208
CARDIOVASCULAR PHYSIOLOGY CONCEPTS
Blood Loss
I
+
i Central Venous
Pressure
I
i
Stroke
Volume
I
i Cardiac
+
Output
+
+
t Systemic Vascular
Resistance
t Venous
Tone
I Arterial
Pressure
I
i Baroreceptor
Firing
t Sympathetic
i Parasympathetic
/
t Heart Rate
and
t Contractility
■ FIGURE 9.5 Activation of baroreceptor mechanisms following acute blood loss (hemorrhage). Blood
loss reduces central venous pressure (cardiac preload), which decreases cardiac output and arterial pres-
sure. Reduced firing of arterial baroreceptors activates the sym pathetic nervous system, which stimulates
cardiac function, and constricts resistance and capacitance vessels. These actions help to elevate (+) the
reduced central venous pressure, stroke volume, cardiac output, and arterial pressure, and thereby help to
restore arterial pressure.
renal mechanisms (Fig. 9.6). Some of these
humoral systems also reinforce the barorecep-
tor reflex by causing cardiac stimulation and
vasoconstriction.
The renin-angiotensin-aldosterone system
is activated by increased renal sympathetic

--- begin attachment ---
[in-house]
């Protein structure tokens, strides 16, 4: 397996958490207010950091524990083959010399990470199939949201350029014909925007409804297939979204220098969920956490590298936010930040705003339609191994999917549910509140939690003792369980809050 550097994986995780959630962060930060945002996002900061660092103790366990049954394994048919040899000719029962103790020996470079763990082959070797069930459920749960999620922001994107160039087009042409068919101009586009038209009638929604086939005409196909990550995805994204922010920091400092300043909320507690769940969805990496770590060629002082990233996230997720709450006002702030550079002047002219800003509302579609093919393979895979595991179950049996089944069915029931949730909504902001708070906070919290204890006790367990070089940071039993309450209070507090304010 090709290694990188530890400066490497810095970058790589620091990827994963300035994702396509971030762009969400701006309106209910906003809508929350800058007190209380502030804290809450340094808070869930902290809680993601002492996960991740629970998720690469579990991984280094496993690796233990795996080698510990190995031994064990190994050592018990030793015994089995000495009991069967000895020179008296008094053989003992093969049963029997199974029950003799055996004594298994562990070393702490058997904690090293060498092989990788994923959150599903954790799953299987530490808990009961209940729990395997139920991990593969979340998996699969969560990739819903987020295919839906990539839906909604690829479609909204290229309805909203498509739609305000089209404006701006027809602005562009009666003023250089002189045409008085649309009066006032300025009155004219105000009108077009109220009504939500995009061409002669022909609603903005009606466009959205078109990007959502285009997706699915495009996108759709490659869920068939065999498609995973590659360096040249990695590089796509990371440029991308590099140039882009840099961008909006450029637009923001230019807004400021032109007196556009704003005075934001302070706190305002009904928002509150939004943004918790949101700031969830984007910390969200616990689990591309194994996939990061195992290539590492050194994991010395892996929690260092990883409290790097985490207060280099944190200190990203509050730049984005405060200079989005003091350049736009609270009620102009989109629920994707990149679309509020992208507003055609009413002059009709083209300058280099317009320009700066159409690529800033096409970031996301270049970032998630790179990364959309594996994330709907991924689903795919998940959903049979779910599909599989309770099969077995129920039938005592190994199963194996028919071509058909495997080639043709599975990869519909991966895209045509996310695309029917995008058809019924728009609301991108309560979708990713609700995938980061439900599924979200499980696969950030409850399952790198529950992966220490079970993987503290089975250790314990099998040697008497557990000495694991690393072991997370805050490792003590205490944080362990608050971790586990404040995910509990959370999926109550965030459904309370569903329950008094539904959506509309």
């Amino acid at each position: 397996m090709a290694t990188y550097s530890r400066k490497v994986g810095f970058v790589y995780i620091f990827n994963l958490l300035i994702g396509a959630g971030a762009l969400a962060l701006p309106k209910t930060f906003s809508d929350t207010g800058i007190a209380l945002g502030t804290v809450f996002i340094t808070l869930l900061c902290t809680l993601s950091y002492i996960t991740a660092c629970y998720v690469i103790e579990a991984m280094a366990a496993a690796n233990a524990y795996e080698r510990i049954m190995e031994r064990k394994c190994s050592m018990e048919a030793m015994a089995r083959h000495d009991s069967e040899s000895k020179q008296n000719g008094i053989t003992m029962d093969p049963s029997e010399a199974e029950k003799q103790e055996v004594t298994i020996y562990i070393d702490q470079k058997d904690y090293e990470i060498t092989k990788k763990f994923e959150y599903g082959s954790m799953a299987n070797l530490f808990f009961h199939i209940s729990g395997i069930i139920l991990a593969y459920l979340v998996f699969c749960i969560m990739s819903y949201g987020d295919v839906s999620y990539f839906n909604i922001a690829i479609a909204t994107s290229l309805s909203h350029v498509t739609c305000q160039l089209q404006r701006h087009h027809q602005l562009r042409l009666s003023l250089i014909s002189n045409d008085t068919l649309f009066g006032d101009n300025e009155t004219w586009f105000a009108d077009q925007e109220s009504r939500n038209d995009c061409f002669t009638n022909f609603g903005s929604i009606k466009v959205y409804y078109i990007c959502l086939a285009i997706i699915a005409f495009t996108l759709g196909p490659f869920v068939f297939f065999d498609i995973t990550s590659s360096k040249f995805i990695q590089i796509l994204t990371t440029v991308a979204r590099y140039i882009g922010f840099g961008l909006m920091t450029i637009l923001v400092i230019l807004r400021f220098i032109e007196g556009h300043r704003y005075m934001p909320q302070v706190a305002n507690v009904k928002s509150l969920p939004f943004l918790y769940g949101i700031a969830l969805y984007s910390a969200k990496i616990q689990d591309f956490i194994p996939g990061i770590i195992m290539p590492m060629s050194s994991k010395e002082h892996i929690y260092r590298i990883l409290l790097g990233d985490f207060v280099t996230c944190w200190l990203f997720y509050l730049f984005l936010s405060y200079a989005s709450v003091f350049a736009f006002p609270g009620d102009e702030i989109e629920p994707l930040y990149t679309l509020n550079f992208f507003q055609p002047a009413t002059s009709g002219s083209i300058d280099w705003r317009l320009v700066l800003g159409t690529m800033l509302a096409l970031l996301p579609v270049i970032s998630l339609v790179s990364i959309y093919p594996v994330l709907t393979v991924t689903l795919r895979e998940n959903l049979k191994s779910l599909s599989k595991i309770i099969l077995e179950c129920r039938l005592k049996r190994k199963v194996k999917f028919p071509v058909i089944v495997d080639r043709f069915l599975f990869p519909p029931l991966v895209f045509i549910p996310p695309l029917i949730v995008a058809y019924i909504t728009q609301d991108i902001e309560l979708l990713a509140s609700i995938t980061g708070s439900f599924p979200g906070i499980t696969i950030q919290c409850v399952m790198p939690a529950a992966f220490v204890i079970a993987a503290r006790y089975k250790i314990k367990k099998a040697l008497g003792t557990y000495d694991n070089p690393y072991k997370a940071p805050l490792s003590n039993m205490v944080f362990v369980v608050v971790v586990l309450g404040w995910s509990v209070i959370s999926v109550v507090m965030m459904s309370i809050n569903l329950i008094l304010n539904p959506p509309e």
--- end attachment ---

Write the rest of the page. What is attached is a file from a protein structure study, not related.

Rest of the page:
nerve activity and renal artery hypotension
via decreased sodium delivery to the macula
densa, which releases renin leading to the
formation of angiotensin II (see Chapter 6).
Increased circulating angiotensin II constricts
the systemic vasculature directly by binding
to AT1 receptors and indirectly by enhancing
sympathetic effects. Angiotensin II stimulates
aldosterone
secretion.
Vasopressin
secre-
tion is stimulated by reduced atrial stretch,
sympathetic stimulation, and angiotensin II.
Working together, angiotensin II, aldosterone,
and vasopressin cause the kidneys to retain
sodium and water, thereby increasing blood
volume, cardiac preload and cardiac output.
Increased vasopressin also stimulates thirst
so that more fluid is ingested. The renal and
vascular responses to these hormones are fur-
ther enhanced by decreased secretion of atrial
natriuretic peptide by the atria, resulting from
decreased atrial stretch associated with the
hypovolemic state.
The vascular responses to angiotensin II
and vasopressin occur rapidly in response
to increased plasma concentrations of these
vasoconstrictors. The renal effects of angioten-
sin II, aldosterone, and vasopressin, in contrast,
occur more slowly as decreased sodium and
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